Pittsburgh Public Schools’ new Superintendent Anthony Hamlet, now a month into the job, said student and teacher input will be essential to the district's strategic plan going forward.
In an update to the school board Tuesday, he called the first phase of his 90-day transition plan, “a listening tour.”
“We must focus on teacher input and best practices when we consider introducing more research-based, proven models that drive student outcomes,” Hamlet said. “But, you must do this by a bottom-up approach with our best teachers taking a leadership role in the conversation.”
Board members praised Hamlet’s commitment to hearing what students and teachers have to say about the direction of the district.
“It’s refreshing. It’s encouraging,” said board member Thomas Sumpter. “To see goals (the board set before the search) still standing and setting the framework … that’ something you don’t write at one point in time, but you write it to stand the test of time.”
Hamlet said he’s visited 20 of the district’s 54 schools and scheduled nine district-wide community forums. The first forum will be held from 7 to 9 p.m. on Aug. 25 at Pittsburgh Obama Academy in East Liberty.
He also met with Mayor Bill Peduto and other community leaders, as well as each board member, to discuss goals.
Board president Regina Holley said the biggest job Hamlet will have is relationship building.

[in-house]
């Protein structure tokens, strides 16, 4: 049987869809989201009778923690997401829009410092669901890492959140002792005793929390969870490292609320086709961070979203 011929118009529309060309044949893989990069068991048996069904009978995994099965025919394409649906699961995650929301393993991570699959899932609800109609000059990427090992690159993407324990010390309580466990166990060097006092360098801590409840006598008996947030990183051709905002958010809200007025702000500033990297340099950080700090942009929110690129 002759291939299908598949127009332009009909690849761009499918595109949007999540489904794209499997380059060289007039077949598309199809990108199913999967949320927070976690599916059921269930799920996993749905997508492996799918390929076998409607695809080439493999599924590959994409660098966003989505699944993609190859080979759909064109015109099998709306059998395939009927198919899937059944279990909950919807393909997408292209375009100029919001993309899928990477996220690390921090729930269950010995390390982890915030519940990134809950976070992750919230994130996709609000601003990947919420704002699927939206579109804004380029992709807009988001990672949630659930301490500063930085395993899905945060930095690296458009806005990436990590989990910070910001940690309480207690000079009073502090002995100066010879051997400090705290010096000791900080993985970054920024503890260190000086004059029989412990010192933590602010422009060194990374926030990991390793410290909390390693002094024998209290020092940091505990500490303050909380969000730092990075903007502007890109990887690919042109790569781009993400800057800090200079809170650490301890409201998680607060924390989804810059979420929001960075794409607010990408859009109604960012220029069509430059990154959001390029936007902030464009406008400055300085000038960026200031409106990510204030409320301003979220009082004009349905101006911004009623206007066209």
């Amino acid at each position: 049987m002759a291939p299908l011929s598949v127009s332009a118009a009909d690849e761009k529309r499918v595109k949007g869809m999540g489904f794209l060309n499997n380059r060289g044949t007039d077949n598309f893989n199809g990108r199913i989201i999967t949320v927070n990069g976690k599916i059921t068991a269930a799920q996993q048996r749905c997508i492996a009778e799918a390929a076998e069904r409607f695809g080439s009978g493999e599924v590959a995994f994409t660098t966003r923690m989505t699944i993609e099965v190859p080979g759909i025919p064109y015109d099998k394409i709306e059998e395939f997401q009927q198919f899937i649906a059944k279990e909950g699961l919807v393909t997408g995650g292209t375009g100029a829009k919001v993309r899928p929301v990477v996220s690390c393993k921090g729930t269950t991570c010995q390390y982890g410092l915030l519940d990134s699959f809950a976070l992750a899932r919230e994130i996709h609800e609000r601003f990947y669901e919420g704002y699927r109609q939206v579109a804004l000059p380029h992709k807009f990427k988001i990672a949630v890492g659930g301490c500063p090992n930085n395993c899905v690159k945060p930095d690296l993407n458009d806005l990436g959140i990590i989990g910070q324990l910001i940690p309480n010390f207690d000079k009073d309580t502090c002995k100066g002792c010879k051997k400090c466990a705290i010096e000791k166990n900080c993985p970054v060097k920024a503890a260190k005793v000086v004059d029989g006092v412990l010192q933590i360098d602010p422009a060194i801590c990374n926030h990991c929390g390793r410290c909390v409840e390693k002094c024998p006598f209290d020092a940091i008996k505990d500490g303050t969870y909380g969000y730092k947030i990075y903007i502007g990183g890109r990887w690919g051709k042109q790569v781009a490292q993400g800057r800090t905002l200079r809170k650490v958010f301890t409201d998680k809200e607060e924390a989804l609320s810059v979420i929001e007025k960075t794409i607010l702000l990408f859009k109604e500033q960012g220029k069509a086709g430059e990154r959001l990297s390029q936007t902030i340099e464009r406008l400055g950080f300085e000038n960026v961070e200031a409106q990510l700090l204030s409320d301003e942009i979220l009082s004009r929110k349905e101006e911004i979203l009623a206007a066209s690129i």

“It’s not that we haven’t had it in the past, but (the transition plan) is upfront,” she said. “We see you actually doing that. Building bridges between groups that haven’t had bridges built between them before.”
Hamlet said a critical component to transformation in his tenure will be elevating the student voice.
“When young people see that their opinions and needs matter, they have increased ownership in their own learning,” he said. “Engaging students in this transformation work will help them cultivate relationships and contribute to their communities while in school.”
Hamlet's transition plan requires filling several open positions, including chief academic officer, executive director of equity, chief of school performance and chief of human resources. According to the plan, Hamlet is bringing back the position of chief academic officer, “in order to emphasize the importance of academics.”
As far as the district’s budget, Hamlet’s action items include reviewing union contracts, pay structures and salary schedules.
The transition plan includes a review and assessment of the district by the Council of Great City Schools. The board approved a $156,500 contract for that work in July.
Greenway Strategy Management will use that assessment to help develop the district’s five-year strategic plan.